Detailed information on Accenture’s plans weren’t available by press time. However, Accenture capital markets chief Bill Cline, outlined the firm’s approach to reference data in an exclusive article published by Reference Data Review’s sister publication, A-Team Insight, last year. In the article, Cline said a slew of operational pressures were forcing financial institutions to face up to “the massive task of wringing order from the costly and redundant world of financial data systems.”

Cline suggested that outsourcing may be a solution. At the time the article was published, Cline noted that while an industry survey found that “70% of firms said that a reference data industry utility could meet their organization’s data requirements, 65% said they didn’t believe their firms would contribute funding to such a utility.” It appears that Accenture now believes the time is ripe for offering up just such a model.

According to Cline, by offloading functions like reference data management through progressive sourcing arrangements, “firms can set an achievable course toward standards-based efficiency while enjoying the proven upside of outsourcing:

• Quick transition to a variable cost model, removing the fixed costs of maintaining operations technology and staff in-house and benefiting from economies of scale

• Access to advanced IT infra-structures and greater scalability;

• Increased focus on core competen-cies and true differentiation.”

Asset Control is also keeping busy with its data sourcing relationships. It has formalized its relationships with Telekurs Financial, which follows a similar deal with Reuters. Although Asset Control has interfaced to these data vendors for some time, the formalization of the relationship has led to closer cooperation between the firm and its vendor partners.

Ger Rosenkamp, president and CEO of Asset Control, says, “When we launched several years ago, it was a struggle to convince the data vendors to work with us. Now they recognize the value in working closely with us as it benefits the clients.”

Asset Control is also approaching software applications providers, such as risk management and portfolio management providers, with the aim of integrating its consolidated data services into these applications. While many already interface directly to the vendors, Rosenkamp believes they should give up data management and focus on their core strengths. “Asset Control can offer the applications providers a single point of access for consolidated and enriched data across the vendors”.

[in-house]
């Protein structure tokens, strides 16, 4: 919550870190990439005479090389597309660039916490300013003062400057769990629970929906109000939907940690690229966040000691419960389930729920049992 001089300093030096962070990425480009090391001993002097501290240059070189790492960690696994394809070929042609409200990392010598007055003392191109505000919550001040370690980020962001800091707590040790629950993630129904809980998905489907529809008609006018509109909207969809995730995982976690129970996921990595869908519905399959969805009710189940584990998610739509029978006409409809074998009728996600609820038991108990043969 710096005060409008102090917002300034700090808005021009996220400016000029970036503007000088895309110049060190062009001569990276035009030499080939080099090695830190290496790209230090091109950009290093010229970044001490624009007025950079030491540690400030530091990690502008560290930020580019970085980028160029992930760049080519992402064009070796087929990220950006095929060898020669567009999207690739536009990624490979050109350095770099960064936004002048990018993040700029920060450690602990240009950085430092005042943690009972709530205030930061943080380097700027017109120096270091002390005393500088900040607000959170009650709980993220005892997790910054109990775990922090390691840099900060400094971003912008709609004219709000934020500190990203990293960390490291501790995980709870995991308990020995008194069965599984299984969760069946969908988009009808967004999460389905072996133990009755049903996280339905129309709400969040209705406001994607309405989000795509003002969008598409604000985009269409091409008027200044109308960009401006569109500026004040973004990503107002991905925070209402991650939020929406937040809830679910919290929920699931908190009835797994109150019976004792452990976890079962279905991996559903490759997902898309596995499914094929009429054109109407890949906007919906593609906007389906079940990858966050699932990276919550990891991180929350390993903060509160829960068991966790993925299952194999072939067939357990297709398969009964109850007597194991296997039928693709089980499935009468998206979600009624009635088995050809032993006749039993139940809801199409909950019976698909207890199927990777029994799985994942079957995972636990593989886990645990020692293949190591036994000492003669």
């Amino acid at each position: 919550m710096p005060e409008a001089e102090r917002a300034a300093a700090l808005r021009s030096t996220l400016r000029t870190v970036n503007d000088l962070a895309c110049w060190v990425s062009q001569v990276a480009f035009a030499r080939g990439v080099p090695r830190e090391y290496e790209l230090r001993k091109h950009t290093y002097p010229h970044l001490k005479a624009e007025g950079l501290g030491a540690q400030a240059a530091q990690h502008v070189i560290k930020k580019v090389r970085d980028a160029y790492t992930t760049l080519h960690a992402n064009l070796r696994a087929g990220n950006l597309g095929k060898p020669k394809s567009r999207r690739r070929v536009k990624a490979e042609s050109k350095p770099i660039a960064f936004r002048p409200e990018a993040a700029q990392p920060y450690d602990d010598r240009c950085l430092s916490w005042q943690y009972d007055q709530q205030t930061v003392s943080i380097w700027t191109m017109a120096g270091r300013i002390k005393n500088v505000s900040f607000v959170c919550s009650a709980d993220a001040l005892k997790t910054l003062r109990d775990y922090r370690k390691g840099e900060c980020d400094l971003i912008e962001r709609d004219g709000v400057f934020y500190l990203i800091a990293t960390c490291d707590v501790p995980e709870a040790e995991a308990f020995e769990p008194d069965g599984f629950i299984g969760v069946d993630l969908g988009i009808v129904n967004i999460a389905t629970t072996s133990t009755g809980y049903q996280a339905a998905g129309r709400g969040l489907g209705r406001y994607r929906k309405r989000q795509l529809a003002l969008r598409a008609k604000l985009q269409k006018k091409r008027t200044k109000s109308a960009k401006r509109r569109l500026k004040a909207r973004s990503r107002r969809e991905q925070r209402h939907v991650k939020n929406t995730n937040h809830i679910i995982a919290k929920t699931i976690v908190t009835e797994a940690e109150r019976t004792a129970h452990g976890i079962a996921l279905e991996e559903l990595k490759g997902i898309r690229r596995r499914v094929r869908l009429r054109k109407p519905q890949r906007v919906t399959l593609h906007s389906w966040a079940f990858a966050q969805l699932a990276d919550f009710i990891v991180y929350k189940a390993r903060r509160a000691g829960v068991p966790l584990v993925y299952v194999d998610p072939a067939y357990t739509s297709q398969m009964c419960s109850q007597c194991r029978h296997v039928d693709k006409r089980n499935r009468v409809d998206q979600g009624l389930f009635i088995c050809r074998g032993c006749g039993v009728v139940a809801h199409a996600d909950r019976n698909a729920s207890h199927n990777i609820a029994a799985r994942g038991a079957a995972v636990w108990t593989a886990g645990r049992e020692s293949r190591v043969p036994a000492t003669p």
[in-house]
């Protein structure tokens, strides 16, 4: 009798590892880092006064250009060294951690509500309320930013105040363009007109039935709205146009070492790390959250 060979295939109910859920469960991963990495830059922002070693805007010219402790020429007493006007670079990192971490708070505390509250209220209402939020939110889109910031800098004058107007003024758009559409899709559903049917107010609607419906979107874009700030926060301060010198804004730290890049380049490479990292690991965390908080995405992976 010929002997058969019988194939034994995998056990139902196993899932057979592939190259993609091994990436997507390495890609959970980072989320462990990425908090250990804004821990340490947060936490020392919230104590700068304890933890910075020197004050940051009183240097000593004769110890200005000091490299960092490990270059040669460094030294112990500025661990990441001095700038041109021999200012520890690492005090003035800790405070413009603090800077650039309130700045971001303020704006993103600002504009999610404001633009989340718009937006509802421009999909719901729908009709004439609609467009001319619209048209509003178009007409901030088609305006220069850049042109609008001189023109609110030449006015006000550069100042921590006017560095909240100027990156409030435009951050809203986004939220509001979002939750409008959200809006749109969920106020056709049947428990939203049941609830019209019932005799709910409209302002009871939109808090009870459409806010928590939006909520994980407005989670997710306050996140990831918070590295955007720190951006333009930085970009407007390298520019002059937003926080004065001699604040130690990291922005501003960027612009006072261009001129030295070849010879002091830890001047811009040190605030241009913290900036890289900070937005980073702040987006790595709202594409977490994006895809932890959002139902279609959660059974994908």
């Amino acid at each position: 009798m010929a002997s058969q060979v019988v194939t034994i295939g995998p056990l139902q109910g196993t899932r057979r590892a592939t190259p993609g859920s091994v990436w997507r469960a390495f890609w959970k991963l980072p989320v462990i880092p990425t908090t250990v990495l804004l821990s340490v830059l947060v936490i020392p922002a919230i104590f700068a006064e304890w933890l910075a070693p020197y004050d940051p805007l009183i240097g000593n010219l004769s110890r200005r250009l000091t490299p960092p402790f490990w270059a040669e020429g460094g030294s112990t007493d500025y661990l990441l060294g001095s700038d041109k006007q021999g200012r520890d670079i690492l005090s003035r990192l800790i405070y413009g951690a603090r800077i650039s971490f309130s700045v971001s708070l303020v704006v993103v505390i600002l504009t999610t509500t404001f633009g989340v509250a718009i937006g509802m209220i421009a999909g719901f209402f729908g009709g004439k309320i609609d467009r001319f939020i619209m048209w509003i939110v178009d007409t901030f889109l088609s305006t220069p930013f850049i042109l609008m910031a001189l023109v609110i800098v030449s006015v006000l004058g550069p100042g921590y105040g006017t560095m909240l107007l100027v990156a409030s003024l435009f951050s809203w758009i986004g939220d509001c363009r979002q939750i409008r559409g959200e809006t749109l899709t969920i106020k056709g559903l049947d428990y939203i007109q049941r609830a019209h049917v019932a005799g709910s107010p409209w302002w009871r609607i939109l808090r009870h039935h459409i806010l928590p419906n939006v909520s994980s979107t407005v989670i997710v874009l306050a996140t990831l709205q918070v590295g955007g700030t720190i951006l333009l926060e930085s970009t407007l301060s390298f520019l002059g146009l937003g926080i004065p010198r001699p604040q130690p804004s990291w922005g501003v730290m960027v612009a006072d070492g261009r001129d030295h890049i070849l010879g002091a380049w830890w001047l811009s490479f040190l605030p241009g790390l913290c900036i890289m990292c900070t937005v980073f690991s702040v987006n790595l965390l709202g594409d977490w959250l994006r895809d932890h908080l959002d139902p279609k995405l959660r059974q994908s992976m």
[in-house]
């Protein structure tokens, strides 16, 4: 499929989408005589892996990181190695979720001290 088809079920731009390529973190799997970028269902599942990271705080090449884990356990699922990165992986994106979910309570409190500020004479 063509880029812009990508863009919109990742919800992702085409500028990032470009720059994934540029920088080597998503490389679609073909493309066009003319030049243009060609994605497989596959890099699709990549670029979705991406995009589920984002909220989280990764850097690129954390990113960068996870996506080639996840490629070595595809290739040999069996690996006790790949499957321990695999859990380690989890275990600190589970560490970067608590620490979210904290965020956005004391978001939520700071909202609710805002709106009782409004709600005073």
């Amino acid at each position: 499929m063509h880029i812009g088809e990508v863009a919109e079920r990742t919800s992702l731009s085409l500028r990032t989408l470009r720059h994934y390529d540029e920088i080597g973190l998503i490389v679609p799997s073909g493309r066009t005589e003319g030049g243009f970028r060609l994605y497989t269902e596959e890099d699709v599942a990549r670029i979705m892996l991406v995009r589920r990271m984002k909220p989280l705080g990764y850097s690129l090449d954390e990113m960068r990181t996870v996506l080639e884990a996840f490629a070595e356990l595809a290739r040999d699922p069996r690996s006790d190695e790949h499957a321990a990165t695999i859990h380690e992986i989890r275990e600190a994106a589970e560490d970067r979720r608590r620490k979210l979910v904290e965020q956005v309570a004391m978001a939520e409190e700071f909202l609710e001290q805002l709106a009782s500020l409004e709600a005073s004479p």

Another important relationship for Asset Control is the one it has with Swift. The organization is planning to open up its Swiftnet network to data vendors, pending agreement at a management committee meeting in June. Asset Control intends to become involved once a decision is made. Recognizing the increasing importance of legal entity identifiers, Asset Control has also recently extended its normalization data model to include this data, in addition to its existing time series, corporate actions and reference data.

It will also provide off-the-shelf interfaces by information source. Martijn Groot, product marketing manager at Asset Control, says the company is sourcing this data from a variety of providers including the Crosswalk initiative from Standard & Poor’s, Dun & Bradstreet and Telekurs.

“We are in discussions with other data vendors, although it is early days.” While Asset Control has pushed the ‘enterprise-wide data management’ model, Rosenkamp acknowledges that this is a hard concept to sell. Although one of their recent clients Societe Generale took an enterprise-wide approach, most institutions are complex and highly political, and so taking a departmental approach, with a view to expanding once inside the organization, has proved easier to sell.